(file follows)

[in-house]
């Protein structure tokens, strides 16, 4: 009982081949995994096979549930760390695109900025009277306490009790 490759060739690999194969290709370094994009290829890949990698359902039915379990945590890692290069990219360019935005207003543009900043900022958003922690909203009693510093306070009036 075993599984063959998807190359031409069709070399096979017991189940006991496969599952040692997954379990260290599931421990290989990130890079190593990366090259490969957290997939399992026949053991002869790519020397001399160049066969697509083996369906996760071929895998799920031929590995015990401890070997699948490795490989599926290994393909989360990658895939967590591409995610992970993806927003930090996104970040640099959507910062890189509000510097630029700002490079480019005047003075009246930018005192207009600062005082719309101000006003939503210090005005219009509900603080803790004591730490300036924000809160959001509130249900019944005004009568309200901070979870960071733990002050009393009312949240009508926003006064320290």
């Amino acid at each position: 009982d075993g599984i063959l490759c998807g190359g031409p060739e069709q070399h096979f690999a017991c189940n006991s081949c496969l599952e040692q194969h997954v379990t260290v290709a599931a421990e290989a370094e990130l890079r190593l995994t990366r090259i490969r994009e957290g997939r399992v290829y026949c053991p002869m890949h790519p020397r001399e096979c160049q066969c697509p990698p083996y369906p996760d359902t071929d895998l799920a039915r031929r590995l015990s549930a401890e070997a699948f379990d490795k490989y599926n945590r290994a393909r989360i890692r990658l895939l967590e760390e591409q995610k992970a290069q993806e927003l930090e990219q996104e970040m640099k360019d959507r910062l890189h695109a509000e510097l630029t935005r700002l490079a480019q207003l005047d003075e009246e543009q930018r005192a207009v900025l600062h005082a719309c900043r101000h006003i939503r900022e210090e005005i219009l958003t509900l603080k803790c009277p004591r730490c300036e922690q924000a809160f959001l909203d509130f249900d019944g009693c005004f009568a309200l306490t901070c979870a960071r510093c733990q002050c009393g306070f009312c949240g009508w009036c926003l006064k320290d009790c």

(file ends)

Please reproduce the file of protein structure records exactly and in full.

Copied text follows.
[in-house]
């Protein structure tokens, strides 16, 4: 009982081949995994096979549930760390695109900025009277306490009790 490759060739690999194969290709370094994009290829890949990698359902039915379990945590890692290069990219360019935005207003543009900043900022958003922690909203009693510093306070009036 075993599984063959998807190359031409069709070399096979017991189940006991496969599952040692997954379990260290599931421990290989990130890079190593990366090259490969957290997939399992026949053991002869790519020397001399160049066969697509083996369906996760071929895998799920031929590995015990401890070997699948490795490989599926290994393909989360990658895939967590591409995610992970993806927003930090996104970040640099959507910062890189509000510097630029700002490079480019005047003075009246930018005192207009600062005082719309101000006003939503210090005005219009509900603080803790004591730490300036924000809160959001509130249900019944005004009568309200901070979870960071733990002050009393009312949240009508926003006064320290």
């Amino acid at each position: 009982d075993g599984i063959l490759c998807g190359g031409p060739e069709q070399h096979f690999a017991c189940n006991s081949c496969l599952e040692q194969h997954v379990t260290v290709a599931a421990e290989a370094e990130l890079r190593l995994t990366r090259i490969r994009e957290g997939r399992v290829y026949c053991p002869m890949h790519p020397r001399e096979c160049q066969c697509p990698p083996y369906p996760d359902t071929d895998l799920a039915r031929r590995l015990s549930a401890e070997a699948f379990d490795k490989y599926n945590r290994a393909r989360i890692r990658l895939l967590e760390e591409q995610k992970a290069q993806e927003l930090e990219q996104e970040m640099k360019d959507r910062l890189h695109a509000e510097l630029t935005r700002l490079a480019q207003l005047d003075e009246e543009q930018r005192a207009v900025l600062h005082a719309c900043r101000h006003i939503r900022e210090e005005i219009l958003t509900l603080k803790c009277p004591r730490c300036e922690q924000a809160f959001l909203d509130f249900d019944g009693c005004f009568a309200l306490t901070c979870a960071r510093c733990q002050c009393g306070f009312c949240g009508w009036c926003l006064k320290d009790c």